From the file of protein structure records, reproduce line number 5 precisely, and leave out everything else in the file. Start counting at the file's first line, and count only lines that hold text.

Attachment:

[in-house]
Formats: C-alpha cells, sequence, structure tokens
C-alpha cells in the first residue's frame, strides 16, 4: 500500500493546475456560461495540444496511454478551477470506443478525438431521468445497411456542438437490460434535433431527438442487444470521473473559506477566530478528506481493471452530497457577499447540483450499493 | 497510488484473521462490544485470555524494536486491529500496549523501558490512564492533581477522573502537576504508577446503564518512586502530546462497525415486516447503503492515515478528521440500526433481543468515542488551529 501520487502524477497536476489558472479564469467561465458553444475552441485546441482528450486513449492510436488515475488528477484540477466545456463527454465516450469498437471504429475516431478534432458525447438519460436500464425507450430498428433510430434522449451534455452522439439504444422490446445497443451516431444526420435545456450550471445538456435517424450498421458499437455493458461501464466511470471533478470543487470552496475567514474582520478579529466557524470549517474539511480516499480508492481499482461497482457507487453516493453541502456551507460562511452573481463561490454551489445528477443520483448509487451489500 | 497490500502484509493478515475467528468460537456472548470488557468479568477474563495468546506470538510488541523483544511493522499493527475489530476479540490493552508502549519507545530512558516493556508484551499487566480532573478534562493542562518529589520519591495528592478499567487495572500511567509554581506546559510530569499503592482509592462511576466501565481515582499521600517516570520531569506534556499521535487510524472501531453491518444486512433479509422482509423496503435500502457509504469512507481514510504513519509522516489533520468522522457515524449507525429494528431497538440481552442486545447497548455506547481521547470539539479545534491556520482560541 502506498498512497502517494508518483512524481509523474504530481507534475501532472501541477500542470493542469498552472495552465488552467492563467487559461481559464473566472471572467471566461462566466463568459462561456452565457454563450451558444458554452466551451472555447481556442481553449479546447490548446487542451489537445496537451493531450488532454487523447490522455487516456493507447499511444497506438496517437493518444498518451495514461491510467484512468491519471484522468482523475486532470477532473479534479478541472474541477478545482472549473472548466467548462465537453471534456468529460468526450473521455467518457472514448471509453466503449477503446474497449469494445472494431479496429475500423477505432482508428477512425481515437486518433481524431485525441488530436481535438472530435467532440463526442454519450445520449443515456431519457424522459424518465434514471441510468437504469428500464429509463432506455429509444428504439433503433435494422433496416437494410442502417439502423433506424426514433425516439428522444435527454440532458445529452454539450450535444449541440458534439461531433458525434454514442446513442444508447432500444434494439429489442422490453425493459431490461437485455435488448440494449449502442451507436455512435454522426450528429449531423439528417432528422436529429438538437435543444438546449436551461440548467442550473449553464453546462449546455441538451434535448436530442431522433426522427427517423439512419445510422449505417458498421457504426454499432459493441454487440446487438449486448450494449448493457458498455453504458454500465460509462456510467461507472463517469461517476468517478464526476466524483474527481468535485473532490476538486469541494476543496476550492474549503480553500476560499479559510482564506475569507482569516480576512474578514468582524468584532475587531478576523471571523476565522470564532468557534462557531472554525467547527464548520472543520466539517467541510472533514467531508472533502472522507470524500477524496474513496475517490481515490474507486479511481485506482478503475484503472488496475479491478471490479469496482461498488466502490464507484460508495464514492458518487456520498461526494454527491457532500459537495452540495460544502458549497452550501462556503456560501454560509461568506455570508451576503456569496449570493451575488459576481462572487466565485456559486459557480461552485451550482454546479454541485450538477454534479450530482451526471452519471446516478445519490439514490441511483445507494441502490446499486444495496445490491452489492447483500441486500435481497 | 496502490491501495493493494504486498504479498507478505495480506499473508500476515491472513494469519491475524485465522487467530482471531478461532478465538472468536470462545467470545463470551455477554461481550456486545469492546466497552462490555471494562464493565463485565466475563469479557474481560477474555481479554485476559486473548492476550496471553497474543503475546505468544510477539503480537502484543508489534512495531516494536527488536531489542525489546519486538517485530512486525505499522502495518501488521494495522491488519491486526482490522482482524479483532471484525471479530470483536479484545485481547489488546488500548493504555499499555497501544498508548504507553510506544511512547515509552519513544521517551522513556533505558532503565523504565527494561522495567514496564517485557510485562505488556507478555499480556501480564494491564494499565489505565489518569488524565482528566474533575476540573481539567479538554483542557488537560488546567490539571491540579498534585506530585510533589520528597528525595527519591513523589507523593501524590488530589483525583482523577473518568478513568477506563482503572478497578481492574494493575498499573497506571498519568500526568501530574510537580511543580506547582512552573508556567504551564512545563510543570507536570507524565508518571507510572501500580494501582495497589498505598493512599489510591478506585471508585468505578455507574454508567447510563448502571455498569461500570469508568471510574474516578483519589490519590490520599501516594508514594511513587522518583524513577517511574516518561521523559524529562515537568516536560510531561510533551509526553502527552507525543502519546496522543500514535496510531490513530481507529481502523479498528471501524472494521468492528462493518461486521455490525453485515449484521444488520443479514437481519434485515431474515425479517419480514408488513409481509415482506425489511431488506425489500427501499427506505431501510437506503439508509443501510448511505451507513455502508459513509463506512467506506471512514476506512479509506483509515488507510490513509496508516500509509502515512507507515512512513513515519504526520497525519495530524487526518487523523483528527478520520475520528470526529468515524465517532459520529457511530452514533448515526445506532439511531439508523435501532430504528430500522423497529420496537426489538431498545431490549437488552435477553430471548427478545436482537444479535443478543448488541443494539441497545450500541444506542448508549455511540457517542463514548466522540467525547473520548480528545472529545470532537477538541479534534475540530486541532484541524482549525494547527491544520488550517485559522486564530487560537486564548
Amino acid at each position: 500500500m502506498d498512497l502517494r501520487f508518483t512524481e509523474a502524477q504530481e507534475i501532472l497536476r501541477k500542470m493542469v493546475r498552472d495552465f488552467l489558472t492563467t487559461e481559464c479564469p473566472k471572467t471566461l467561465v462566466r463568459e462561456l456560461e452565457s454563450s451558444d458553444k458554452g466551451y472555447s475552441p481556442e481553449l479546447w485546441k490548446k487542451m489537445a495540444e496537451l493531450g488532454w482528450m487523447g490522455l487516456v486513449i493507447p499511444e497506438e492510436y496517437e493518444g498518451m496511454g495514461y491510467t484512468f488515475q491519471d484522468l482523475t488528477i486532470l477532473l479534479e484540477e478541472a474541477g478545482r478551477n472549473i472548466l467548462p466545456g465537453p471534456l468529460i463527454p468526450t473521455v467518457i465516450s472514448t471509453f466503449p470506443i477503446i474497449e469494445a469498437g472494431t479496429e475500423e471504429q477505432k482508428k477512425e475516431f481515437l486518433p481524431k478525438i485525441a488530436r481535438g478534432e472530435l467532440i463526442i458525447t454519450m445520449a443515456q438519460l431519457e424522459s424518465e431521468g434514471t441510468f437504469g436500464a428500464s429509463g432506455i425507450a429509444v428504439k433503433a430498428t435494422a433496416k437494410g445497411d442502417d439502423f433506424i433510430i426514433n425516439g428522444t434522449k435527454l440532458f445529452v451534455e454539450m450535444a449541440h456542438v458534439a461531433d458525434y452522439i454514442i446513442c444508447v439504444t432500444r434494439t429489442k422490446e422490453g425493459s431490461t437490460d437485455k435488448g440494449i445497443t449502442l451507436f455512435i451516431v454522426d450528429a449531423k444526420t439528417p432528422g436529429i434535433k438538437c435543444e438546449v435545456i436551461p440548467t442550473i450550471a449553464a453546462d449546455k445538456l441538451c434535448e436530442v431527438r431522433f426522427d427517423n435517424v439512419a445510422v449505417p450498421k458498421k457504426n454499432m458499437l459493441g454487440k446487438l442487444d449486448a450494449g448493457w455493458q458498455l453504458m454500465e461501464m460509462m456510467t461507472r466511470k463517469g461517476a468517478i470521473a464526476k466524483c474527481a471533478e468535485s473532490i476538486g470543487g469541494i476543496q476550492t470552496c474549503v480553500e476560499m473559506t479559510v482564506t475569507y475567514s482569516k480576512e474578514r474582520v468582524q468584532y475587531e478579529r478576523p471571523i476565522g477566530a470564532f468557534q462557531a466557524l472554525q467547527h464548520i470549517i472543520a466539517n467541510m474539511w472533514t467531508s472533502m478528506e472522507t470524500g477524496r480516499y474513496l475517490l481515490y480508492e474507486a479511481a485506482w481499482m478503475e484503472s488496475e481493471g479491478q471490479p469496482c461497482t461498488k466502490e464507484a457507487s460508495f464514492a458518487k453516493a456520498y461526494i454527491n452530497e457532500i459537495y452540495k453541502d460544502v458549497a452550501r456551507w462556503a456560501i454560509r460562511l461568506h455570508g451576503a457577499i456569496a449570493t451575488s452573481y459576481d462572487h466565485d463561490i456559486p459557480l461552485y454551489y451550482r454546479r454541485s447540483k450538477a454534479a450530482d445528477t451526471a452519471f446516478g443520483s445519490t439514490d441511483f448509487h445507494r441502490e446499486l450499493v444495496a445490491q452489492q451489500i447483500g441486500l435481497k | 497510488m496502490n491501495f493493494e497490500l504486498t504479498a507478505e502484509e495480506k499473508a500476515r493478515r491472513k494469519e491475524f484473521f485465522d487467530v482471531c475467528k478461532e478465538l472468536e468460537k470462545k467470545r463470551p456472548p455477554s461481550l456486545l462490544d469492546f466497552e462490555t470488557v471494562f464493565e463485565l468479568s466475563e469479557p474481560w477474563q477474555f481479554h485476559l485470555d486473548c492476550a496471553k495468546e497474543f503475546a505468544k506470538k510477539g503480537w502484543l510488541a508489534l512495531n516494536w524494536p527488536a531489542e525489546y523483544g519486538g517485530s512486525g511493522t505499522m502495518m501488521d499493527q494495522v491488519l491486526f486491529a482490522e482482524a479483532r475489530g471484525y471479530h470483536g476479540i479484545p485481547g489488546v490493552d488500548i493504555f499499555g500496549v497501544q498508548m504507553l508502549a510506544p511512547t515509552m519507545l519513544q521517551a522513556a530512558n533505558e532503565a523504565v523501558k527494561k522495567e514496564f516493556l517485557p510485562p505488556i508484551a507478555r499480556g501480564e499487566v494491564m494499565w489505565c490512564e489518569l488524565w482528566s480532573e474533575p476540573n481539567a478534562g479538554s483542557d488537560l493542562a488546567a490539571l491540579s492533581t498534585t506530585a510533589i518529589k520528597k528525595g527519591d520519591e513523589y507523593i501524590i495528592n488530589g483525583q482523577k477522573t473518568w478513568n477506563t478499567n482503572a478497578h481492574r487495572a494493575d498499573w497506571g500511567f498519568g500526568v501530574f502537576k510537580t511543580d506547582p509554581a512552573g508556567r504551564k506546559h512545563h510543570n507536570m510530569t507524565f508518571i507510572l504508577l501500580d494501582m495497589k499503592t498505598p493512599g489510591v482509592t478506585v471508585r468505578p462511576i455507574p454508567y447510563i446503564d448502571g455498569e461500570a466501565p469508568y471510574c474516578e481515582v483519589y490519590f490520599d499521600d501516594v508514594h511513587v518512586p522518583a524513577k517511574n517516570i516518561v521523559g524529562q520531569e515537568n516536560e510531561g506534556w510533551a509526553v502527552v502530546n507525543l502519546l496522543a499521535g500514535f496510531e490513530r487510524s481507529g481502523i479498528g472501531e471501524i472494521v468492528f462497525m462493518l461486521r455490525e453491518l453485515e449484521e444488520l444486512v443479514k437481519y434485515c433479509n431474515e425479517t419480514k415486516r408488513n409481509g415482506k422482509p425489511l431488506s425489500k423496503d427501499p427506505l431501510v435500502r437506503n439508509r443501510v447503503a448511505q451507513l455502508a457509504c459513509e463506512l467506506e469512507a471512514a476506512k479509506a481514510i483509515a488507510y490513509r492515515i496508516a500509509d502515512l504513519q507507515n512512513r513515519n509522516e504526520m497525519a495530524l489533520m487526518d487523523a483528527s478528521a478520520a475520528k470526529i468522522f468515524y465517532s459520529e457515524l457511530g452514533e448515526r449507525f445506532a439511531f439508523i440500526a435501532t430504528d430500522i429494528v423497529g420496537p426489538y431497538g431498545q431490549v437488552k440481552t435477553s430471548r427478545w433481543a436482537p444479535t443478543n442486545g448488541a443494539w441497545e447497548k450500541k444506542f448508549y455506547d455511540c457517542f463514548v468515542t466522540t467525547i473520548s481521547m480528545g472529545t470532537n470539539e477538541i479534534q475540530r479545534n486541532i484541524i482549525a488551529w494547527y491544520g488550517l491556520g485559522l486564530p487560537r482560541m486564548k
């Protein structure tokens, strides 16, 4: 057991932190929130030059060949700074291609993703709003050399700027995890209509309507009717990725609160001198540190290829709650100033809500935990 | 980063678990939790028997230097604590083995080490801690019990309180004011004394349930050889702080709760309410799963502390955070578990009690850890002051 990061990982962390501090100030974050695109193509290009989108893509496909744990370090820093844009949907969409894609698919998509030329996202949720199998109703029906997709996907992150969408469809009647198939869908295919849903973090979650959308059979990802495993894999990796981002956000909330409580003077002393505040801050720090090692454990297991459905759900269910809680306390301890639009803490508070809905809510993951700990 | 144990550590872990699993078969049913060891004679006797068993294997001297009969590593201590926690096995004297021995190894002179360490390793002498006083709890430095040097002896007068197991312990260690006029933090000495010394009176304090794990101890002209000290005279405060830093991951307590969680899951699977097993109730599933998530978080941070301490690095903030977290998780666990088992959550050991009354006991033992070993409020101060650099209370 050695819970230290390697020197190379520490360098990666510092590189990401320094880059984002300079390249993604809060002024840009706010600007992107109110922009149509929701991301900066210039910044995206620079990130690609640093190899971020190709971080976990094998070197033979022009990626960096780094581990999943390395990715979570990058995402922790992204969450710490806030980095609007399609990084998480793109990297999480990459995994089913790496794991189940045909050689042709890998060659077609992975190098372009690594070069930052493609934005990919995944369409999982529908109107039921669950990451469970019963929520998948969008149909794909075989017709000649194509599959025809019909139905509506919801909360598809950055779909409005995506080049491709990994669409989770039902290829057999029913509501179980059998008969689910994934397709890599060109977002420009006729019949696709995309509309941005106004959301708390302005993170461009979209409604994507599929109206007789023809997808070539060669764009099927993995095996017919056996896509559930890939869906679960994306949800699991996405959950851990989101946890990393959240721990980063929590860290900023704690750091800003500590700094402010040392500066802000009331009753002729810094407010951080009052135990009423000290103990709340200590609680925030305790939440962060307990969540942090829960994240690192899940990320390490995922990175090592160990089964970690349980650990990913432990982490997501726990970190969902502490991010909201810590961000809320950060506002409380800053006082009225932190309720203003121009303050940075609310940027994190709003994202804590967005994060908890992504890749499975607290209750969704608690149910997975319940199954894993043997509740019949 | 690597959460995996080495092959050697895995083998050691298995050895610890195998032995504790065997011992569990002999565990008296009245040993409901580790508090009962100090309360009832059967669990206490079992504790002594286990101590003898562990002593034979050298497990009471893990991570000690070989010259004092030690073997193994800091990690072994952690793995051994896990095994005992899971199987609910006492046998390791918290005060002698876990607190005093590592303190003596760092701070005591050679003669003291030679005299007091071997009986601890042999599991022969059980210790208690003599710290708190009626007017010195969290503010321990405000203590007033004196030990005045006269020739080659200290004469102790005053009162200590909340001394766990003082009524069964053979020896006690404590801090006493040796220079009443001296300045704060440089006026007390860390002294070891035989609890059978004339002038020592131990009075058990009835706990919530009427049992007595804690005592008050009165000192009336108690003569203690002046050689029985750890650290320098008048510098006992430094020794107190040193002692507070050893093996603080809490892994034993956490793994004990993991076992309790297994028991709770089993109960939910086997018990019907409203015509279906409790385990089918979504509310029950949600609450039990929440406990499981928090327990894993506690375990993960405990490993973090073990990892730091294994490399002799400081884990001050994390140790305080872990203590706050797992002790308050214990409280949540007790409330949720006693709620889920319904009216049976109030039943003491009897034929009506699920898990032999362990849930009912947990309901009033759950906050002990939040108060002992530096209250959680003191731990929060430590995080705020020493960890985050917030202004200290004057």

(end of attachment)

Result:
């Protein structure tokens, strides 16, 4: 057991932190929130030059060949700074291609993703709003050399700027995890209509309507009717990725609160001198540190290829709650100033809500935990 | 980063678990939790028997230097604590083995080490801690019990309180004011004394349930050889702080709760309410799963502390955070578990009690850890002051 990061990982962390501090100030974050695109193509290009989108893509496909744990370090820093844009949907969409894609698919998509030329996202949720199998109703029906997709996907992150969408469809009647198939869908295919849903973090979650959308059979990802495993894999990796981002956000909330409580003077002393505040801050720090090692454990297991459905759900269910809680306390301890639009803490508070809905809510993951700990 | 144990550590872990699993078969049913060891004679006797068993294997001297009969590593201590926690096995004297021995190894002179360490390793002498006083709890430095040097002896007068197991312990260690006029933090000495010394009176304090794990101890002209000290005279405060830093991951307590969680899951699977097993109730599933998530978080941070301490690095903030977290998780666990088992959550050991009354006991033992070993409020101060650099209370 050695819970230290390697020197190379520490360098990666510092590189990401320094880059984002300079390249993604809060002024840009706010600007992107109110922009149509929701991301900066210039910044995206620079990130690609640093190899971020190709971080976990094998070197033979022009990626960096780094581990999943390395990715979570990058995402922790992204969450710490806030980095609007399609990084998480793109990297999480990459995994089913790496794991189940045909050689042709890998060659077609992975190098372009690594070069930052493609934005990919995944369409999982529908109107039921669950990451469970019963929520998948969008149909794909075989017709000649194509599959025809019909139905509506919801909360598809950055779909409005995506080049491709990994669409989770039902290829057999029913509501179980059998008969689910994934397709890599060109977002420009006729019949696709995309509309941005106004959301708390302005993170461009979209409604994507599929109206007789023809997808070539060669764009099927993995095996017919056996896509559930890939869906679960994306949800699991996405959950851990989101946890990393959240721990980063929590860290900023704690750091800003500590700094402010040392500066802000009331009753002729810094407010951080009052135990009423000290103990709340200590609680925030305790939440962060307990969540942090829960994240690192899940990320390490995922990175090592160990089964970690349980650990990913432990982490997501726990970190969902502490991010909201810590961000809320950060506002409380800053006082009225932190309720203003121009303050940075609310940027994190709003994202804590967005994060908890992504890749499975607290209750969704608690149910997975319940199954894993043997509740019949 | 690597959460995996080495092959050697895995083998050691298995050895610890195998032995504790065997011992569990002999565990008296009245040993409901580790508090009962100090309360009832059967669990206490079992504790002594286990101590003898562990002593034979050298497990009471893990991570000690070989010259004092030690073997193994800091990690072994952690793995051994896990095994005992899971199987609910006492046998390791918290005060002698876990607190005093590592303190003596760092701070005591050679003669003291030679005299007091071997009986601890042999599991022969059980210790208690003599710290708190009626007017010195969290503010321990405000203590007033004196030990005045006269020739080659200290004469102790005053009162200590909340001394766990003082009524069964053979020896006690404590801090006493040796220079009443001296300045704060440089006026007390860390002294070891035989609890059978004339002038020592131990009075058990009835706990919530009427049992007595804690005592008050009165000192009336108690003569203690002046050689029985750890650290320098008048510098006992430094020794107190040193002692507070050893093996603080809490892994034993956490793994004990993991076992309790297994028991709770089993109960939910086997018990019907409203015509279906409790385990089918979504509310029950949600609450039990929440406990499981928090327990894993506690375990993960405990490993973090073990990892730091294994490399002799400081884990001050994390140790305080872990203590706050797992002790308050214990409280949540007790409330949720006693709620889920319904009216049976109030039943003491009897034929009506699920898990032999362990849930009912947990309901009033759950906050002990939040108060002992530096209250959680003191731990929060430590995080705020020493960890985050917030202004200290004057």